We all know that air pollution can damage our lungs and aggravate diseases such as asthma. Last summer, researchers in the journal Environmental Science & Technology Letters warned that air pollution will shave for two years from the lives of people in large cities.
But it's not just our lungs that are in danger. These vapors also contain chemicals that can cause cancer – especially endocrine disruptors, which are chemicals that disrupt hormones and are considered risk factors for breast cancer.
Traffic emissions also contain metals such as mercury and cadmium, which can be deposited in the breast tissue.
These vapors also contain chemicals that can cause cancer – particularly endocrine disruptors, which are chemicals that disrupt hormones and are recognized as recognized risk factors for breast cancer (file image)
There is increasing evidence that air pollution can significantly increase a woman's risk of contracting the disease.
One of the most important indicators of breast cancer risk is how dense a woman's breast tissue is. Studies show that women with dense breasts are six times more likely to develop breast cancer than women with dense breasts, making it a greater risk factor than alcohol, obesity or hormone replacement therapy (HRT).
Breasts consist of fat, fibrous and glandular tissue. The more fibrous and glandular tissue in the breast, the denser it is. In women undergoing routine mammography screening, about 10 percent have nearly full fat breasts, 40 percent have dense breasts, and 10 percent have extremely dense breasts, according to U.S. Pat. Breast Imaging Reporting and Data Systems Lexicon.
Dense breasts contain more glandular tissue, where cancerous changes occur, as well as higher concentrations of growth factor, which makes cells replicate faster – making it more likely that they will mutate in cancer cells.
Although dense breasts can be inherited, we believe that pollution causes breasts to become denser. We do not know the mechanism for this, but large studies, including one published in Breast Cancer Research in April 2017, have shown that women in urban areas may have a higher breast density compared to women in rural environments with lower air pollution.
One theory is that very small contaminant particles, called PM 2.5 (smaller than 2.5 micrometers), can pass through the lung wall into the bloodstream and accumulate in fatty areas such as the breasts.
The greatest risk of all was in the square mile of the City of London, where the pollution is greatest (file image)
Our team at the London Breast Institute published a study in the Current Medical Research and Opinion magazine in 2007 that found that women living in central London have a higher breast density than women in remote areas of the UK – and therefore a higher risk of developing breast cancer have cancer.
The biggest risk was for everyone in the square kilometer of the City of London, where the pollution is greatest.
Our recent unpublished analysis has also shown that the risk is greater for women who live and work in London than they work in the city but live outside.
Dense tissue also makes it harder to pick up early signs of cancer because it is difficult to distinguish a tumor between all the dense tissue on a mammogram. So women with dense breasts can be diagnosed later when their cancer is harder to treat. So what can you do?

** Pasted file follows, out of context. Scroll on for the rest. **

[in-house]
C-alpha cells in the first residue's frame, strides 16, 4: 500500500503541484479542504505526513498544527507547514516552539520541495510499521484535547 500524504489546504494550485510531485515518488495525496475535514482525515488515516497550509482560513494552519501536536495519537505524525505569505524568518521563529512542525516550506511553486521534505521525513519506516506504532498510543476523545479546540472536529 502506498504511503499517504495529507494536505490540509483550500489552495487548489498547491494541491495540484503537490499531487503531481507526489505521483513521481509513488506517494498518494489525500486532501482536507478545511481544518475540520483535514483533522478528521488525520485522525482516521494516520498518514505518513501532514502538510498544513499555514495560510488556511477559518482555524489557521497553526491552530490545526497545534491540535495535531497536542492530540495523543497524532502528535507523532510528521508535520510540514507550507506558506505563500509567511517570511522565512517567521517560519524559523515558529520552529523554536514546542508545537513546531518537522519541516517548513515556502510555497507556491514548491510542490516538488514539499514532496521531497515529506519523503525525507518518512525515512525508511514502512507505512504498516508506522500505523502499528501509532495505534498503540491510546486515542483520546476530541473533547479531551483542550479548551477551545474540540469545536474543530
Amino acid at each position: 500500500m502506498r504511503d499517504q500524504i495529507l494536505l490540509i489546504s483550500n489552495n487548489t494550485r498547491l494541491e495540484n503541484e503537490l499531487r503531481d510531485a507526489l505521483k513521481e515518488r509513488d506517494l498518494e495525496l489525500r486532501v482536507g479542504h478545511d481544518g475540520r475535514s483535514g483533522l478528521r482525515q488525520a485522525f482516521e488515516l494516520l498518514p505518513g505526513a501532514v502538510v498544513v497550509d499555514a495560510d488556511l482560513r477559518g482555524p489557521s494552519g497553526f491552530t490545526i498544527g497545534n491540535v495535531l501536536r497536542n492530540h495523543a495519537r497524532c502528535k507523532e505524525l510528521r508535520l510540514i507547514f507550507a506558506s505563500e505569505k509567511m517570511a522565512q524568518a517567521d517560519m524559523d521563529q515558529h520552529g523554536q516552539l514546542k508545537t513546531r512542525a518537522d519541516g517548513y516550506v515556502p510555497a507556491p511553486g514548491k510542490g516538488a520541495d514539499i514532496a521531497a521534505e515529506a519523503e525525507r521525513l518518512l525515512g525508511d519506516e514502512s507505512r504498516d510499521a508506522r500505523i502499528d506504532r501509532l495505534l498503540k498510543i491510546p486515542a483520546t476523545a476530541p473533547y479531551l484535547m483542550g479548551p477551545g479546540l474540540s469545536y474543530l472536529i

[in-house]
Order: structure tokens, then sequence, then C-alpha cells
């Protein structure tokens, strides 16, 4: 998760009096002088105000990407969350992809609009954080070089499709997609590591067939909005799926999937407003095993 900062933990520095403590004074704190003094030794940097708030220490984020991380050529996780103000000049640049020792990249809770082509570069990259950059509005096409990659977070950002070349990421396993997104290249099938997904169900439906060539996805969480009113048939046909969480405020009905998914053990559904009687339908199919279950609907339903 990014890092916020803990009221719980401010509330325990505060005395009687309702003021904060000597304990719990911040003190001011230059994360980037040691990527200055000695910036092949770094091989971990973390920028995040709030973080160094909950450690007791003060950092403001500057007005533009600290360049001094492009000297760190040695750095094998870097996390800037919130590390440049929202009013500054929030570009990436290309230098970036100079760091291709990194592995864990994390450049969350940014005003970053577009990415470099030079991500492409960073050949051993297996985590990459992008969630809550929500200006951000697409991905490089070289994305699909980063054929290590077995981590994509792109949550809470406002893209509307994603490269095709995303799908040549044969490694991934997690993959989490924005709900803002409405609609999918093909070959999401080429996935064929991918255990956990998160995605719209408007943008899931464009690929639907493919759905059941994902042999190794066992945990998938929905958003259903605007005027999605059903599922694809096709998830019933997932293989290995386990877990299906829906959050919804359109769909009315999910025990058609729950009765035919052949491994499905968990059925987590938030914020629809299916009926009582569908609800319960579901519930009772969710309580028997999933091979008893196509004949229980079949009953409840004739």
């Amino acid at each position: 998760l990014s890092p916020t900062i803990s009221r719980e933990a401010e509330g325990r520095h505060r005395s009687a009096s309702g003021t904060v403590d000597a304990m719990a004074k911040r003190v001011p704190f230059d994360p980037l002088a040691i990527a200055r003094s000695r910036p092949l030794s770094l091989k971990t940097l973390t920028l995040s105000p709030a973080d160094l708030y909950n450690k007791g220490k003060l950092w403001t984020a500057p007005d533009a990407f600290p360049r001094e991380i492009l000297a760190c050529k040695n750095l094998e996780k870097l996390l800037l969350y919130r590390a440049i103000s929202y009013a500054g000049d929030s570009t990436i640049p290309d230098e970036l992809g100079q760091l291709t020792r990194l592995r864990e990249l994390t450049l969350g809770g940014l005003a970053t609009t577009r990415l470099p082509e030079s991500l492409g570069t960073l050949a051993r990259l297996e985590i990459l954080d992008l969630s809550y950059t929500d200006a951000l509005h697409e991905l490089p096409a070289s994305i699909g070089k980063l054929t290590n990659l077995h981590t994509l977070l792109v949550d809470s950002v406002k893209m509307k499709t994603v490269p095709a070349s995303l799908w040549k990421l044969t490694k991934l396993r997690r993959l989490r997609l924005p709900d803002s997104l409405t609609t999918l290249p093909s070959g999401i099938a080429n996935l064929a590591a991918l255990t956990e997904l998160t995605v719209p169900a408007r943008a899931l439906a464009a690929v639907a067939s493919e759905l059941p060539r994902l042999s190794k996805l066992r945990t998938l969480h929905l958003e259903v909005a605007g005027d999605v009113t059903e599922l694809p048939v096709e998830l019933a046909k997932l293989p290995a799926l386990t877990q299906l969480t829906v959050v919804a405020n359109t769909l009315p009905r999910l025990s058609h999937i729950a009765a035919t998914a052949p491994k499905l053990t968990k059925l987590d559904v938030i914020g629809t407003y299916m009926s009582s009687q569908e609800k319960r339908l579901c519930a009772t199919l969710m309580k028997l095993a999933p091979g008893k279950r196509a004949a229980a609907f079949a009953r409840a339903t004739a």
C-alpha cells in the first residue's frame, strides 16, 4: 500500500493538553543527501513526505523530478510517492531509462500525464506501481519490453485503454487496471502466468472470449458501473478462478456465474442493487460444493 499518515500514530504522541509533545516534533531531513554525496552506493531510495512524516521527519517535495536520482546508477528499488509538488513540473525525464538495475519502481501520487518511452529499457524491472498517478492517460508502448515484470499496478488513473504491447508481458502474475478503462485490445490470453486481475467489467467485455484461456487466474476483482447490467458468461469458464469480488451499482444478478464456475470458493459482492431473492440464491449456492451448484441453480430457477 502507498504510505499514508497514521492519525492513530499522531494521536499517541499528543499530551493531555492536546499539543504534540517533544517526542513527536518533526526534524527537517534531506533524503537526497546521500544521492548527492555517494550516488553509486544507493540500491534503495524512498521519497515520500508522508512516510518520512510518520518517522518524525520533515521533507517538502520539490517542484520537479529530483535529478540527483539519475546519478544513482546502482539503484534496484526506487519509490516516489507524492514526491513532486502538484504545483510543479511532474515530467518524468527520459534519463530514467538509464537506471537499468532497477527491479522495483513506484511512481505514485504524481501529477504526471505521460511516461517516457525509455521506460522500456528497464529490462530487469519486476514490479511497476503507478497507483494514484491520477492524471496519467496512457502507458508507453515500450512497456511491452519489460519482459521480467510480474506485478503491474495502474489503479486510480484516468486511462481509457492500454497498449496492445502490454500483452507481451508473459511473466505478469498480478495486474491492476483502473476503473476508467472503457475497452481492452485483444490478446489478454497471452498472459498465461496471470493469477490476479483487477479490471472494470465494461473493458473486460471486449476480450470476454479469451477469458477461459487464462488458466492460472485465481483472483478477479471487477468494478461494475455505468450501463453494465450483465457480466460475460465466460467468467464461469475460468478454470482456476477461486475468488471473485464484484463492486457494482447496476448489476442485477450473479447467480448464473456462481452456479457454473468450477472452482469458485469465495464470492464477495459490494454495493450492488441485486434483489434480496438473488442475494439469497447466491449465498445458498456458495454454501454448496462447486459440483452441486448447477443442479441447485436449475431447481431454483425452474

Currently, women who go to the NHS breast examination are not told how close their breasts are. But they should be, so that they can be more vigilant about changes.
In many US states, it is a legal requirement to tell women if they have dense breasts during a scanning procedure, so that they can opt for extra screening.
If British women knew they had dense breasts, they could opt for a more expensive ultrasound (costing around £ 350), which is more likely to show cancerous changes in dense breasts.
A 2018 study in the Journal of Medical Screening discovered that having an ultrasound and a mammogram picks up four additional cases of breast cancer per 1,000 women. But this would be an additional cost item for the NHS, so in my opinion it is not encouraged for cost reasons.
Our recent unpublished analysis has also shown that the risk is greater for women who live and work in London instead of working in the city but living outside (file image)
The next time you go for a mammogram, ask about your breast density. The radiologist can assess this from A (not at all close) to D (very close). You can then request an ultrasound or MRI or go home determined to check your breasts regularly.
What else can you do to protect yourself? When it comes to air pollution, knowledge is power, so ask your city council about the level of pollution in the area where you live and work.
If you often walk or cycle on a busy street, wearing a well-fitting face mask can significantly reduce the amount of particles entering your lungs. They may look strange, but they are quite effective.
Indoor air pollution is more difficult to estimate, but houses often contain high toxins from cleaning agents, plastics and even smoke from wood-burning stoves. These chemicals mimic estrogen, which we know can increase the risk of breast cancer.
Ensure that wood stoves are properly sealed in your home and use organic cleaning products that do not contain hormone-disrupting phthalates.
Make sure your diet is rich in antioxidants from fruits, vegetables, and green tea that can reduce DNA damage to cells. Taking vitamin D and omega-3 can also reduce breast density and counteract the effects of environmental pollution on the breasts.
We cannot afford to be complacent.
- Kefah Mokbel is a breast surgeon at St George & # 39; s Hospital in London and the London Breast Institute of The Princess Grace Hospital; and an honorary professor of breast cancer surgery at Brunel University in London.
Interview by THEA JOURDAN
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